President Donald Trump said Sunday that he has grown impatient with China’s delaying tactics in tariff negotiations and will hike the List 3 Section 301 tariffs on $200 billion worth of Chinese goods from 10% to 25% Friday.

Further Trump, in a spate of tweets over the weekend, threatened to raise tariffs shortly on another $325 billion of goods. Among the most vocal opponents of the move have been members of the consumer technology industry who warn the hikes will act as a tax that will impact a wide range of U.S. citizens, with workers and retirees looking for new solutions for broadband access and affordability, potentially among the more deeply affected classes.

On the plus said, consumer-connected devices including mobile devices like phones and tablets were removed from the final list of the $200 billion worth of targeted products, but other devices like routers, circuit assemblies and networking equipment still are in line for added taxes, if manufacturers pass the costs along. This, opponents say, could adversely impact the build out of new 5G networks.

In a statement Sunday denouncing the latest tariff turn, Consumer Technology Association president Gary Shapiro said: “The president is seeking a better trade deal with China. But he must understand the Chinese don’t pay for these U.S. tariffs – American families, workers and companies pay for tariffs. Tariffs are taxes. And implementing these 25% tariffs on just five-days’ notice would roil our markets, damage U.S. businesses and do serious harm to Americans’ retirement funds and pensions.”

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The tariff increase was originally scheduled to take effect Jan. 1, 2019, but was delayed by Trump after he expressed his feeling that negotiations were making good progress. But on Sunday, Trump said those negotiations had slowed down, and the Chinese delegation was seeking to renegotiate certain provisions previously agreed to, like making changes to certain articles of Chinese law. The President flat refused this.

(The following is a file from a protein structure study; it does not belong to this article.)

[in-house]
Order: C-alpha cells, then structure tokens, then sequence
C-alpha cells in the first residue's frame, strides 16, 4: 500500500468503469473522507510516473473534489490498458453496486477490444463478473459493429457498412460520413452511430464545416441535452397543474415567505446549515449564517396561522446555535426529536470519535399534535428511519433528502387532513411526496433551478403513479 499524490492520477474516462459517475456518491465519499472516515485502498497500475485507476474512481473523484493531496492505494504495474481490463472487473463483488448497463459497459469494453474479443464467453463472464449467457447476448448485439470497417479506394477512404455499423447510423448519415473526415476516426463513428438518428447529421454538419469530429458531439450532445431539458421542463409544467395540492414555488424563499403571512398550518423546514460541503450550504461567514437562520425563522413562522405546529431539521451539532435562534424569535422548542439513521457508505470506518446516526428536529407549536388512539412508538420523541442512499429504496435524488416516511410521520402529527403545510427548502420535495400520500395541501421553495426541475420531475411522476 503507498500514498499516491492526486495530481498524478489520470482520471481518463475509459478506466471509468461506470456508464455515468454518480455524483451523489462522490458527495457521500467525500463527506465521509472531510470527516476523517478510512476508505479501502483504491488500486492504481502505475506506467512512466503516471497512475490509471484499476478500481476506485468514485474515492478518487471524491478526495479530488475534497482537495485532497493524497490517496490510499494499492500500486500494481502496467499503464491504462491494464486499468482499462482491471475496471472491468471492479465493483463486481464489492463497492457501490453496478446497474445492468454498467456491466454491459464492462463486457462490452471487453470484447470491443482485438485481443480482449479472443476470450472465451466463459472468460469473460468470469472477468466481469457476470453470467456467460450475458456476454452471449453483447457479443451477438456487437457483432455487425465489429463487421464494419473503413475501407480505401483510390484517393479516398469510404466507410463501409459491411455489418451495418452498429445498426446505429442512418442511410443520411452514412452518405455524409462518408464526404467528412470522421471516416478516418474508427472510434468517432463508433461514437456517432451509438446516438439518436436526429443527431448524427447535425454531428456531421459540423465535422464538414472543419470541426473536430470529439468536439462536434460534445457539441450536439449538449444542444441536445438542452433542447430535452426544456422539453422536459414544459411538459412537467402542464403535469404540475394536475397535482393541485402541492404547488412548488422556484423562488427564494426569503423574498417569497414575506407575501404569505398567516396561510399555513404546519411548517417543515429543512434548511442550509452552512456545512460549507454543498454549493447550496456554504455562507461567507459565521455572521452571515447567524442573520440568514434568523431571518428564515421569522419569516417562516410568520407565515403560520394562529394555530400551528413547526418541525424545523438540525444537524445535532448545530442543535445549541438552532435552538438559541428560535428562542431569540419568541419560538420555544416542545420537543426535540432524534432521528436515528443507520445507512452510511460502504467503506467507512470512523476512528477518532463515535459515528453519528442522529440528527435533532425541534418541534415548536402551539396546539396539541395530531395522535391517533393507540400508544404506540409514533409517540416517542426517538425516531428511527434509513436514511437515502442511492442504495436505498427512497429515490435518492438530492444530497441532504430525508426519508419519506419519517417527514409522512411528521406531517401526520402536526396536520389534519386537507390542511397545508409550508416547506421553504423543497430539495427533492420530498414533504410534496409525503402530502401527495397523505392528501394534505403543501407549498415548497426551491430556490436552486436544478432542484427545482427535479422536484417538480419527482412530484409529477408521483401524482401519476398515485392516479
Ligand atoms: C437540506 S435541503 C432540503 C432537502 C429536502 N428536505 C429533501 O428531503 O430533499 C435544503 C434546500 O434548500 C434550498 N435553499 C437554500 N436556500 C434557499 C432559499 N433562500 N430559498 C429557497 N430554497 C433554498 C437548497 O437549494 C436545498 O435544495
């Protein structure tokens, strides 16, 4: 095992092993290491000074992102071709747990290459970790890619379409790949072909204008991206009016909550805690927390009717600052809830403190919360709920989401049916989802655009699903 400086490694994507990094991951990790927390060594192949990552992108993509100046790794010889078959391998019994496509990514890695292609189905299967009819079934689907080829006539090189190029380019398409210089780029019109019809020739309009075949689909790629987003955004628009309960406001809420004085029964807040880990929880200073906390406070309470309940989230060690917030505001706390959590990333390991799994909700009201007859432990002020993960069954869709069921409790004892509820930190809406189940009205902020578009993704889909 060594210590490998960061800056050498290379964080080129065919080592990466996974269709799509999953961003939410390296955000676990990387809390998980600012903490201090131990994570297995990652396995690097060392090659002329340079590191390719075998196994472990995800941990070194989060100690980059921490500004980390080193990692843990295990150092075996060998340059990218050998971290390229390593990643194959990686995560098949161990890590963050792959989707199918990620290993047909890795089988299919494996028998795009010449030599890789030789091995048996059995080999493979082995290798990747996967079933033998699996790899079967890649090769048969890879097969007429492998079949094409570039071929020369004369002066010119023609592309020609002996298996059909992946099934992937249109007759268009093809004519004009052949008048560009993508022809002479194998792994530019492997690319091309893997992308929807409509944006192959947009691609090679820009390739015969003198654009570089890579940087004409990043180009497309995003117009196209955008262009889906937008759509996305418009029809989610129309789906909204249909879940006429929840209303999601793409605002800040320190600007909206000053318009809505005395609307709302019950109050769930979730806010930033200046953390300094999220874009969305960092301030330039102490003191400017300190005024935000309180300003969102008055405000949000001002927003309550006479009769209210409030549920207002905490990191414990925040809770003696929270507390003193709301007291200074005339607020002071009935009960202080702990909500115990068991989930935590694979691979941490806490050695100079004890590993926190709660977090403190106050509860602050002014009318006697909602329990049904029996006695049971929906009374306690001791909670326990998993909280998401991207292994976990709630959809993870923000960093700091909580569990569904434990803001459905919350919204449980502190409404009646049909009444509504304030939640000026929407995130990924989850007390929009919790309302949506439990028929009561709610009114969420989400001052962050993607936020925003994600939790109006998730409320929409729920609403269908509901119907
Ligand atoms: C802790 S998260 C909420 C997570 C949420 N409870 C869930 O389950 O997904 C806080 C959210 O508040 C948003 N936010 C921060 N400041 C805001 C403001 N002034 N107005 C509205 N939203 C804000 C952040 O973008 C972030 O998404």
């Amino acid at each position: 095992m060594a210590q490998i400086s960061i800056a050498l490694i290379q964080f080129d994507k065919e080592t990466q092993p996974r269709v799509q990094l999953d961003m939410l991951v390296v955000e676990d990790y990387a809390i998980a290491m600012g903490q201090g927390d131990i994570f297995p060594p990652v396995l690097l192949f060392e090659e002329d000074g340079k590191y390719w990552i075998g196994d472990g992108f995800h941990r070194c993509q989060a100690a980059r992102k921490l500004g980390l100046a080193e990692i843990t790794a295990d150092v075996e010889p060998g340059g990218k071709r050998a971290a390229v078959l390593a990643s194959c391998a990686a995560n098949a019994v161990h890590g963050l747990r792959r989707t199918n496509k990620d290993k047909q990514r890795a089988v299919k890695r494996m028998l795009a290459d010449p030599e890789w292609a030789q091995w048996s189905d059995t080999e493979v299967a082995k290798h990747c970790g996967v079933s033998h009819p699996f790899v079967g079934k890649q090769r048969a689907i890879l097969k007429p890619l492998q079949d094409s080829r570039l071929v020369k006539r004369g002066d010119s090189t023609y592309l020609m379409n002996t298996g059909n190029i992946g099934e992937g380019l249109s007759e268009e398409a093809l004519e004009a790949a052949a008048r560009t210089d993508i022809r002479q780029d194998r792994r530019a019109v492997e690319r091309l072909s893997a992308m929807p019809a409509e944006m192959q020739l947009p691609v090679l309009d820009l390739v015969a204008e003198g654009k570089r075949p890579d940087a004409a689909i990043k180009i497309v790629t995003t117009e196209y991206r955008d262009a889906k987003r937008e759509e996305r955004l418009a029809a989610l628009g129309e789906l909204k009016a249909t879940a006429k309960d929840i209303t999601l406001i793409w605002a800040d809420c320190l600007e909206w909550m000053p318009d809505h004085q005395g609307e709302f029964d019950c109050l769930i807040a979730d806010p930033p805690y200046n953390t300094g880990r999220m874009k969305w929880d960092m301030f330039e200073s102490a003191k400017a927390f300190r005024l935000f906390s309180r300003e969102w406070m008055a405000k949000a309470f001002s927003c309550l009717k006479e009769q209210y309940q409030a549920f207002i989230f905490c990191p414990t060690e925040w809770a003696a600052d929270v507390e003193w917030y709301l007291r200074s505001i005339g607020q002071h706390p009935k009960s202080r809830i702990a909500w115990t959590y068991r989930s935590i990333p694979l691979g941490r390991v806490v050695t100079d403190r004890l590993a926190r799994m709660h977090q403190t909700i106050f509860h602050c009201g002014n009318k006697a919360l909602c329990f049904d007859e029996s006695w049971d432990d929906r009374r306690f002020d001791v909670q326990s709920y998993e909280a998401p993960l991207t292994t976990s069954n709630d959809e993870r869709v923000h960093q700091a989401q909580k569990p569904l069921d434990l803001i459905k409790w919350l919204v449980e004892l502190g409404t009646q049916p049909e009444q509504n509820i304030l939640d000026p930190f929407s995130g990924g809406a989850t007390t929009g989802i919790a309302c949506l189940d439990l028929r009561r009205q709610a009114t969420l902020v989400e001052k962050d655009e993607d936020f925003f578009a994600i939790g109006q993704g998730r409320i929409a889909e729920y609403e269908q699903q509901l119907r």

Furthermore, Trump said he could also impose tariffs on the next wave of $325 billion of goods that “remain untaxed, but will be shortly.”

According to published reports, some sources in Washington believe the threats are part of Trump’s hard-line negotiating tactics. The threatened measures were announced as China sent a large negotiating party to Washington to resume talks beginning Wednesday.

Thus far, the tariffs have not impacted television sets coming out of China. But future rounds of tariffs might. TV brands with the most exposure would be mostly value-brands and private labels that purchase goods directly from China-based assembly facilities. This could include brands like Best Buy’s private label brand Insignia line, some Vizio models, TCL, Hitachi and others. Hisense, which is a China-based TV maker, assembles televisions in a factory in Mexico acquired as part of its deal with Sharp several years ago, and would skirt taxes on direct shipments from China.

Potentially, those impacted brands that source products from China could shift suppliers and start acquiring products assembled in regions like Taiwan, Malaysia and other Asia Pacific countries, but making such changes in time for this year would be difficult and unlikely.

Other major brands like South Korea’s Samsung and LG, would see little impact, as would Sony. But overall supply shortfalls could impact price promotions and the supply of screen sizes under 40-inches.

In some cases, retailers began ordering these smaller screen models more heavily last year in anticipation of Trump’s threatened measures.

By Greg Tarr

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